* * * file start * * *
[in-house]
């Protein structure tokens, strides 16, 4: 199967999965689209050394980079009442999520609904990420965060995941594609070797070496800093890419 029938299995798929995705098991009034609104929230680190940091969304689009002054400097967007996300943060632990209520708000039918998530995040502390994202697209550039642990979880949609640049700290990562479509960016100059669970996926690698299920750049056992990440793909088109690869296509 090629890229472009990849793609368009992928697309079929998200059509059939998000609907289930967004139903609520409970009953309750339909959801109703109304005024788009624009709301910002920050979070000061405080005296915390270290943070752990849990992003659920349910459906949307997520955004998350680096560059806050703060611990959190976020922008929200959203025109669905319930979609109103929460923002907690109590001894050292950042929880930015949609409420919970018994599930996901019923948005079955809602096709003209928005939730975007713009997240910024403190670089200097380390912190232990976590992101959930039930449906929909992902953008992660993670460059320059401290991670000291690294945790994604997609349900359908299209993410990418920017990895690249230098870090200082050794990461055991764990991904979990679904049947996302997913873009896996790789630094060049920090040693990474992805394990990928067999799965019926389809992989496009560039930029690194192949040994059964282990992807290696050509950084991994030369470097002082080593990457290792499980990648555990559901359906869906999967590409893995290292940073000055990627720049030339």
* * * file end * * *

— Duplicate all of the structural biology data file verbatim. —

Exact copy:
[in-house]
């Protein structure tokens, strides 16, 4: 199967999965689209050394980079009442999520609904990420965060995941594609070797070496800093890419 029938299995798929995705098991009034609104929230680190940091969304689009002054400097967007996300943060632990209520708000039918998530995040502390994202697209550039642990979880949609640049700290990562479509960016100059669970996926690698299920750049056992990440793909088109690869296509 090629890229472009990849793609368009992928697309079929998200059509059939998000609907289930967004139903609520409970009953309750339909959801109703109304005024788009624009709301910002920050979070000061405080005296915390270290943070752990849990992003659920349910459906949307997520955004998350680096560059806050703060611990959190976020922008929200959203025109669905319930979609109103929460923002907690109590001894050292950042929880930015949609409420919970018994599930996901019923948005079955809602096709003209928005939730975007713009997240910024403190670089200097380390912190232990976590992101959930039930449906929909992902953008992660993670460059320059401290991670000291690294945790994604997609349900359908299209993410990418920017990895690249230098870090200082050794990461055991764990991904979990679904049947996302997913873009896996790789630094060049920090040693990474992805394990990928067999799965019926389809992989496009560039930029690194192949040994059964282990992807290696050509950084991994030369470097002082080593990457290792499980990648555990559901359906869906999967590409893995290292940073000055990627720049030339």